Since its discovery in the early 1980’s the HIV/AIDS pandemic has gone on to affect over 37 million people globally; it has especially affected the people in poor countries including Uganda. In Uganda, HIV/AIDS is thought to affect over 1.3Million people and almost an equal number are on .HIV treatment
HIV treatment, now commonly known as Antiviral therapy (ART) has been in use since the first drug Zidovine (AZT) was discovered in 1987. Improvements in the treatment have aimed at improving drug effectiveness through combining drugs and the current regimes commonly contain three drugs. These combinations however, frequently result into side effects from the drugs and numerous the numerous pills cause pill burden. Subsequent efforts from 2020 therefore have aimed at reducing 1) number of pills taken per day, 2) the number of drugs in the combinations in order to reduce pill burden and 3) the amount of side effects; a process called simplification.
Further simplification has led to the development of long acting depot injections, the first of which was recently approved/licensed in 2020 containing two-drug combination of Cabotegravir (CAB) and Rilpivirine (RPV).
The studies that led to this licensing were mostly done in Europe, the Americas and Asia whose populations and socioeconomic backgrounds significantly differ from African populations
The studies therefore tended to have more Caucasians, more males proportionately, and significantly better health systems. Additionally the trial setting was overly regulated with intense laboratory testing which is not the case in the public health sector in Africa. The findings therefore, although positive, cannot be generalized to a public health setting in Africa. Several issues have been raised;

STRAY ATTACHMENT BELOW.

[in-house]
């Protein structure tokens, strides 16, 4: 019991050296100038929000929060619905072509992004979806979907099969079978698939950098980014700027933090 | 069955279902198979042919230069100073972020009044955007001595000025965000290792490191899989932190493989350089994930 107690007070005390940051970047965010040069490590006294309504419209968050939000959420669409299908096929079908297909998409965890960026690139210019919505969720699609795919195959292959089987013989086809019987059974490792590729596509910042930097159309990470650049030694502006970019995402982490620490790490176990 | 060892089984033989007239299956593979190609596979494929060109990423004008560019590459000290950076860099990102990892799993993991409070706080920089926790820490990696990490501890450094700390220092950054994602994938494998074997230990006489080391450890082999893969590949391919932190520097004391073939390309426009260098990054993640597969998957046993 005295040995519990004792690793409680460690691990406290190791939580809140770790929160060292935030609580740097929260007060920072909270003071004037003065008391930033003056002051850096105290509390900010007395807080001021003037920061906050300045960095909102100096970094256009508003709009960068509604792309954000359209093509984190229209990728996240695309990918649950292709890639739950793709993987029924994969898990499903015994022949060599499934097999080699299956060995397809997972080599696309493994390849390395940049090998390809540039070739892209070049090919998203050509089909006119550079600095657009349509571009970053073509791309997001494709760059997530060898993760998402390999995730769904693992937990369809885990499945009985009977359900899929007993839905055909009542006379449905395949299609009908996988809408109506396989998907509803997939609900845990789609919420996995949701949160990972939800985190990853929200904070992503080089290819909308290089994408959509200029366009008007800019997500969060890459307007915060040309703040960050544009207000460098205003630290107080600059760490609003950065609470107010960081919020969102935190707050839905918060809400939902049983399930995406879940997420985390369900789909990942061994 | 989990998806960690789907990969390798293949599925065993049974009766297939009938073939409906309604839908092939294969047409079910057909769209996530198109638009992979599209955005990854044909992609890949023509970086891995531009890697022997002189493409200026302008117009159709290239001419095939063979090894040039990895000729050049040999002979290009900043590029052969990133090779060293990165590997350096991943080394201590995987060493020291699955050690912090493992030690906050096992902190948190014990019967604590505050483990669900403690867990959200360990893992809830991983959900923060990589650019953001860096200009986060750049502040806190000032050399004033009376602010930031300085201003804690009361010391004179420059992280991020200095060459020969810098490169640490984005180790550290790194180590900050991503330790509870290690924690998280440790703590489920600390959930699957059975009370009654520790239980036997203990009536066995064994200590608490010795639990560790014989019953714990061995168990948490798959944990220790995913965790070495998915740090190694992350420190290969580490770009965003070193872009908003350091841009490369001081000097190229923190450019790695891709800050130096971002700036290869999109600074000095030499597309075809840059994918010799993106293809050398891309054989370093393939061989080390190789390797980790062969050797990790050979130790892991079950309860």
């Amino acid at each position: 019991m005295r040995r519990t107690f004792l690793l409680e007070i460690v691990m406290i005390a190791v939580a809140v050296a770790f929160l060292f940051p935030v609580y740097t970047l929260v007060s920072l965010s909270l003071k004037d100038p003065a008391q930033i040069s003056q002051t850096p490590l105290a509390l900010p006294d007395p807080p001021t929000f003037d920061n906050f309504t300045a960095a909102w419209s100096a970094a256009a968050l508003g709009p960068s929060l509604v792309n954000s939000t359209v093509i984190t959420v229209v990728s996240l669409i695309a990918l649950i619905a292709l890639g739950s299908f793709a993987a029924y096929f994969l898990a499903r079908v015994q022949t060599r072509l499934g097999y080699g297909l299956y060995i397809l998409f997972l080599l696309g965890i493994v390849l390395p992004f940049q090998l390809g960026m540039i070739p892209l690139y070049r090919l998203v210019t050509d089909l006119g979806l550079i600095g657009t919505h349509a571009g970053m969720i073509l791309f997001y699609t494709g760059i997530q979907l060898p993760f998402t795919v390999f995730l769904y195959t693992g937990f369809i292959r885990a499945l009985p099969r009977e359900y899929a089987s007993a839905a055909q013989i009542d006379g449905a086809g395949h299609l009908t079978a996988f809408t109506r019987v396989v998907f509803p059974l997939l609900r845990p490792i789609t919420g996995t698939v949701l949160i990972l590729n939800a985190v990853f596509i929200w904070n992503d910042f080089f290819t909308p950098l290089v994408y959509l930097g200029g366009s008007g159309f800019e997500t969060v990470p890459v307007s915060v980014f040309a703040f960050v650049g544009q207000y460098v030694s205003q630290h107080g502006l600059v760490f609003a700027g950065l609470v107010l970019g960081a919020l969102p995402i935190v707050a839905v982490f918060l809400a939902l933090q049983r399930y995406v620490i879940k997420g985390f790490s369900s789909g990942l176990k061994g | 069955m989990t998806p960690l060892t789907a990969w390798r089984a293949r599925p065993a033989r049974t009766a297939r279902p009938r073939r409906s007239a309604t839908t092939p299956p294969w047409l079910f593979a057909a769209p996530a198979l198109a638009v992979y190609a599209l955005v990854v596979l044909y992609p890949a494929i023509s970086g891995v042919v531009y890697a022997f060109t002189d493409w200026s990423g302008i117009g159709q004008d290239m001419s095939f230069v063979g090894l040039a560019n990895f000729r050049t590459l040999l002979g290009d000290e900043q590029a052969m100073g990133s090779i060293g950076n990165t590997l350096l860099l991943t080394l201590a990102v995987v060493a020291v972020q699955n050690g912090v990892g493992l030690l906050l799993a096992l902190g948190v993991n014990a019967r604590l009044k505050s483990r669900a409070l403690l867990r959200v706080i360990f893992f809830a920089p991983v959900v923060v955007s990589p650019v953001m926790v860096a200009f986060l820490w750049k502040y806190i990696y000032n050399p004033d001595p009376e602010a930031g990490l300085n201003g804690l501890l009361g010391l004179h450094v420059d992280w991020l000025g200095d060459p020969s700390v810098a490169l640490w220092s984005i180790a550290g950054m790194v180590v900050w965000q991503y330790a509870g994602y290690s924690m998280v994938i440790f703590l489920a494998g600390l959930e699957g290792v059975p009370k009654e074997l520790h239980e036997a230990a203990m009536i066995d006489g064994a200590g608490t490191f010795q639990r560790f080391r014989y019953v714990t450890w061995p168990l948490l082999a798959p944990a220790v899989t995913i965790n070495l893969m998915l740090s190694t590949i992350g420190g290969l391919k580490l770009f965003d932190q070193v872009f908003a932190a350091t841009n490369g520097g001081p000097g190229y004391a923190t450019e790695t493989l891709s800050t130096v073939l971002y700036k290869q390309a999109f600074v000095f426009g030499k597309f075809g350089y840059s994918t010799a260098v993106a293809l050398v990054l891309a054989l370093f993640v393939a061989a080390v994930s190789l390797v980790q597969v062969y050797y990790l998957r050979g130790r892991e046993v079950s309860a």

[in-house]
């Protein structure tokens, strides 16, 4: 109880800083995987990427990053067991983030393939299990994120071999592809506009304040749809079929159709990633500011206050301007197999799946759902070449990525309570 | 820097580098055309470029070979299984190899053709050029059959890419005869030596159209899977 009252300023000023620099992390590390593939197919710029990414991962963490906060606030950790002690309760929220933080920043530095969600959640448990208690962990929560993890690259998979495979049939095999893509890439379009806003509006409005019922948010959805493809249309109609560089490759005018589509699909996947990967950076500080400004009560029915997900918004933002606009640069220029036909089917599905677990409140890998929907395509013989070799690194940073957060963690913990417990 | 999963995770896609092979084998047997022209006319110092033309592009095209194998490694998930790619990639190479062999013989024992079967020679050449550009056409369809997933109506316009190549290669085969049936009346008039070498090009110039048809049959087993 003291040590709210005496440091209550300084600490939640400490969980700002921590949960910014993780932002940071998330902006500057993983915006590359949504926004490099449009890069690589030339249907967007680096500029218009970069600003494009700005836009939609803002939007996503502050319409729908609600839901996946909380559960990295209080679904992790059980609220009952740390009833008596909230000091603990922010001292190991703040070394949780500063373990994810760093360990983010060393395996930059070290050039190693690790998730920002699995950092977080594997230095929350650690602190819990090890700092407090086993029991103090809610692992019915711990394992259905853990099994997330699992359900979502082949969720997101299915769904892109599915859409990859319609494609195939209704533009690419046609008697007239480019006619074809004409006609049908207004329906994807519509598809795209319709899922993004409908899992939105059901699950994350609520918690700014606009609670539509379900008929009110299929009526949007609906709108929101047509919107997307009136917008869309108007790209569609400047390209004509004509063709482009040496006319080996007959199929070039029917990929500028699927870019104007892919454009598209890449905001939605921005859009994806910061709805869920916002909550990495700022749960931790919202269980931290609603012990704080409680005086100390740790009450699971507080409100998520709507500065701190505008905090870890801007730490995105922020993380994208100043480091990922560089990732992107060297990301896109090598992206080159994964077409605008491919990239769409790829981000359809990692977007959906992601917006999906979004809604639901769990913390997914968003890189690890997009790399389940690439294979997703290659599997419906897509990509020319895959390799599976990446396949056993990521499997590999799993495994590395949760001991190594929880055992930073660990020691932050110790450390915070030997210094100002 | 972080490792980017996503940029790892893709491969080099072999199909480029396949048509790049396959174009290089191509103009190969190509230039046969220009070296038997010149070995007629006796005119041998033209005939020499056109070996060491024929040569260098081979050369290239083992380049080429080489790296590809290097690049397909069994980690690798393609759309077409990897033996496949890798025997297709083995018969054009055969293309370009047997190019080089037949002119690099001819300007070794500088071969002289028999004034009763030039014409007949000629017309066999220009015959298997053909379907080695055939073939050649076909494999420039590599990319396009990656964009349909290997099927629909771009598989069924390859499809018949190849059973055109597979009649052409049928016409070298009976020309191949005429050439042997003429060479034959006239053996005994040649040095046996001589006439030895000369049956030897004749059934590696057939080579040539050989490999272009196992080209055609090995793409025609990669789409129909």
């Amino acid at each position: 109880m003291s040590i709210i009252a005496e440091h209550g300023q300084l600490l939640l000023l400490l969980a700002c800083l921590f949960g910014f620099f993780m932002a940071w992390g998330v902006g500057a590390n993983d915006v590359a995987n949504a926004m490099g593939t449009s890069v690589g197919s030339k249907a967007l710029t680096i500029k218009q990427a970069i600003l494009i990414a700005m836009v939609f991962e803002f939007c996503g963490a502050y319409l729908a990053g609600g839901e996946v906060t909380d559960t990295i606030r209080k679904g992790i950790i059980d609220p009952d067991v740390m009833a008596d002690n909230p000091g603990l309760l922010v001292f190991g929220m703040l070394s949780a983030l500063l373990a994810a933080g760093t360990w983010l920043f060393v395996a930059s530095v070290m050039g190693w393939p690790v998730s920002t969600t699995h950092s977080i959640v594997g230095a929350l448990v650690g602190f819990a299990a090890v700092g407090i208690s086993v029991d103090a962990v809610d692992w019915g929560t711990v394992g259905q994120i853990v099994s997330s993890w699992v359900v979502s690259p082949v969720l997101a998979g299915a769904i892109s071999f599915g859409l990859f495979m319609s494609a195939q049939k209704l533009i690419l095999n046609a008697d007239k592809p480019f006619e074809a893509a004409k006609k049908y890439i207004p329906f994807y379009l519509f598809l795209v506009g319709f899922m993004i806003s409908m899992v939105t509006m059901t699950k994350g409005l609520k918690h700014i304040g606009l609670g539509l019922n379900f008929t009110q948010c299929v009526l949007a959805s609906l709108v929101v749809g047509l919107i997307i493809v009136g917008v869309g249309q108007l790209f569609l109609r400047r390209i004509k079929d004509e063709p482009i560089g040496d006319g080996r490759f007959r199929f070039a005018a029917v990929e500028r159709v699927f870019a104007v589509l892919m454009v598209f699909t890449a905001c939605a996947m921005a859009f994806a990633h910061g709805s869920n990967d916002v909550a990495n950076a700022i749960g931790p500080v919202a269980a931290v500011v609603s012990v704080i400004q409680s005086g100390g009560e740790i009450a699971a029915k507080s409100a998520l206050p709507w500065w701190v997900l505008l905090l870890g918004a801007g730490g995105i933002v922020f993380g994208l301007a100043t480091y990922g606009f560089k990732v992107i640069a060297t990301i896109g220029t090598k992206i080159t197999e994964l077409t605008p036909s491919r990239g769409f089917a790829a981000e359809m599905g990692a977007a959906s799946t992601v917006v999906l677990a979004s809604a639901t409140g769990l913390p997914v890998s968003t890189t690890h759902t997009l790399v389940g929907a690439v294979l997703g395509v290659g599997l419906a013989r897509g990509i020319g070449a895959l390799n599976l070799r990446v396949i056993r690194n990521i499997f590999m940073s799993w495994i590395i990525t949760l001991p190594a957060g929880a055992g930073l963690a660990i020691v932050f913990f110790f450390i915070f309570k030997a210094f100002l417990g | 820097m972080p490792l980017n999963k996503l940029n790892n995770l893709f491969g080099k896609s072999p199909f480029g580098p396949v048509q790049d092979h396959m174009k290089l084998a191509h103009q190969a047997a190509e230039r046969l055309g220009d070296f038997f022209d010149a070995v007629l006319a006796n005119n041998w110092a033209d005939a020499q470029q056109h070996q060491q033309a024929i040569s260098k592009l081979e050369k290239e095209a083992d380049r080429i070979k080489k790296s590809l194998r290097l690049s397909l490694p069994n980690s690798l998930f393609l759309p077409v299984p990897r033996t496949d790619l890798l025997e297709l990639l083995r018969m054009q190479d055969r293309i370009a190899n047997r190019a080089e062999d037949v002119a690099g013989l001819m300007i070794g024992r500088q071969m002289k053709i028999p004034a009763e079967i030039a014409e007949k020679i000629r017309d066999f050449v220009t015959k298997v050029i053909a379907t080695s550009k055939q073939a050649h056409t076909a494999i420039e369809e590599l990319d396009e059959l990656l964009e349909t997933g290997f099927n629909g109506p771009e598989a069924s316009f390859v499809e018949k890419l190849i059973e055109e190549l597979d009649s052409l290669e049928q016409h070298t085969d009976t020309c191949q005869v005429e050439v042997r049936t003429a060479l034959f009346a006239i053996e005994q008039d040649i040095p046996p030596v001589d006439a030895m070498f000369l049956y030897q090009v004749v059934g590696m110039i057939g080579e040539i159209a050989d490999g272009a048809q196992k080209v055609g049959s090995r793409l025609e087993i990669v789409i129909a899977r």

This study therefore sets out to answer these questions. Through funding from Janssen EMEA and drug donations from both manufactures of Cabotegravir ((Viiv/GSK) and Rilpivirine (Janssen), a multi national clinical trial, coordinated by the JCRC has been set up.
The overall aim of this study is to determine/demonstrate that switching from taking daily ART pills to injectable long acting RPV +CAB will not reduce the effectiveness of the ART on the participants. This will mean that the viral control will be maintained, and the side effects will not be more and the general livelihood of the patient will not be affected.
A target of 512 participants, who are already stable on their ART, will be enrolled in this study and randomized 1:1 to continue cART or switch to the RPV LA+CAB LA for a treatment period of 24 months. Participants will be recruited across 8 sites from 3 countries:
cART Group: Participants will continue on their normal ART as a single tablet or Fixed-Dose Combination regimen as per local country guidelines up to Month 24. Participants will be permitted to switch cART drugs in case of toxicity or for treatment optimization and convenience after viral load testing.
RPV LA+CAB LA Group: The participants will be given an option of staring with the oral form of RPV and CAB to see if they can take them well or to go straight to injections. After starting and stabilizing on injections, they will be returning for repeat injections every 2 months upto 24 months
We will monitor the participants’ viral loads every six months to determine if they are responding well to treatment. In addition, we shall be monitoring for side effects very closely to see that the drugs are safe. Quality of life assessments, satisfaction with treatment as well as economic evaluations shall be done and reported at the end of the study as well
This is a topical study and of interest to the WHO. Results from this will inform ART policy especially for Africa
A target of 512 participants, will be enrolled in this study and randomized 1:1 to either continue on their ART or switch to the intervention for a treatment period of 24 months. Eligible participants must meet the following criteria: